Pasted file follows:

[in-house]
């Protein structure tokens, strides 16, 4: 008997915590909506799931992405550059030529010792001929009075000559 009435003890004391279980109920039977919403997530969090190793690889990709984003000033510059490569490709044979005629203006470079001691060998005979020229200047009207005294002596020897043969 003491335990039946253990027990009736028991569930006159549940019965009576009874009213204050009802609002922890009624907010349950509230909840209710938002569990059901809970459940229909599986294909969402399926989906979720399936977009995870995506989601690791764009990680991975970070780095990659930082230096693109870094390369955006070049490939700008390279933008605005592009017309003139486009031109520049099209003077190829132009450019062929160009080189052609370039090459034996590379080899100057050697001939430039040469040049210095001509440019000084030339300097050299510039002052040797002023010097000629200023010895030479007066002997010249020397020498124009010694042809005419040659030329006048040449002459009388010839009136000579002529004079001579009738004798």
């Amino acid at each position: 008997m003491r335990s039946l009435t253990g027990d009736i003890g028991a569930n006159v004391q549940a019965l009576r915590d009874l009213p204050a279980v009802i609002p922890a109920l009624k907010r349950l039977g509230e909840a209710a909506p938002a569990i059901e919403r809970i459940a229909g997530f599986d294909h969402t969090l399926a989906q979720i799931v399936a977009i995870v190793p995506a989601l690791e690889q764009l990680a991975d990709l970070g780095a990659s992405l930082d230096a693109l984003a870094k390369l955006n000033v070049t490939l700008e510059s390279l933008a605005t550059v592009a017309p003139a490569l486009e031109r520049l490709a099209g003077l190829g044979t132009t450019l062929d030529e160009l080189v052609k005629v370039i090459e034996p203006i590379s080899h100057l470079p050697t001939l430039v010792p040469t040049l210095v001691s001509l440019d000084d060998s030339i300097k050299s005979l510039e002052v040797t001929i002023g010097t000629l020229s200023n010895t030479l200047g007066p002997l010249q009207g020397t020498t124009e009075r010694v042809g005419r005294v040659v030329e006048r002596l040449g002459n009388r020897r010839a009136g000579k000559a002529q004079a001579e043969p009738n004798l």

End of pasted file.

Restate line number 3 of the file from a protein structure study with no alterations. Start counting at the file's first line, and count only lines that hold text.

């Amino acid at each position: 008997m003491r335990s039946l009435t253990g027990d009736i003890g028991a569930n006159v004391q549940a019965l009576r915590d009874l009213p204050a279980v009802i609002p922890a109920l009624k907010r349950l039977g509230e909840a209710a909506p938002a569990i059901e919403r809970i459940a229909g997530f599986d294909h969402t969090l399926a989906q979720i799931v399936a977009i995870v190793p995506a989601l690791e690889q764009l990680a991975d990709l970070g780095a990659s992405l930082d230096a693109l984003a870094k390369l955006n000033v070049t490939l700008e510059s390279l933008a605005t550059v592009a017309p003139a490569l486009e031109r520049l490709a099209g003077l190829g044979t132009t450019l062929d030529e160009l080189v052609k005629v370039i090459e034996p203006i590379s080899h100057l470079p050697t001939l430039v010792p040469t040049l210095v001691s001509l440019d000084d060998s030339i300097k050299s005979l510039e002052v040797t001929i002023g010097t000629l020229s200023n010895t030479l200047g007066p002997l010249q009207g020397t020498t124009e009075r010694v042809g005419r005294v040659v030329e006048r002596l040449g002459n009388r020897r010839a009136g000579k000559a002529q004079a001579e043969p009738n004798l």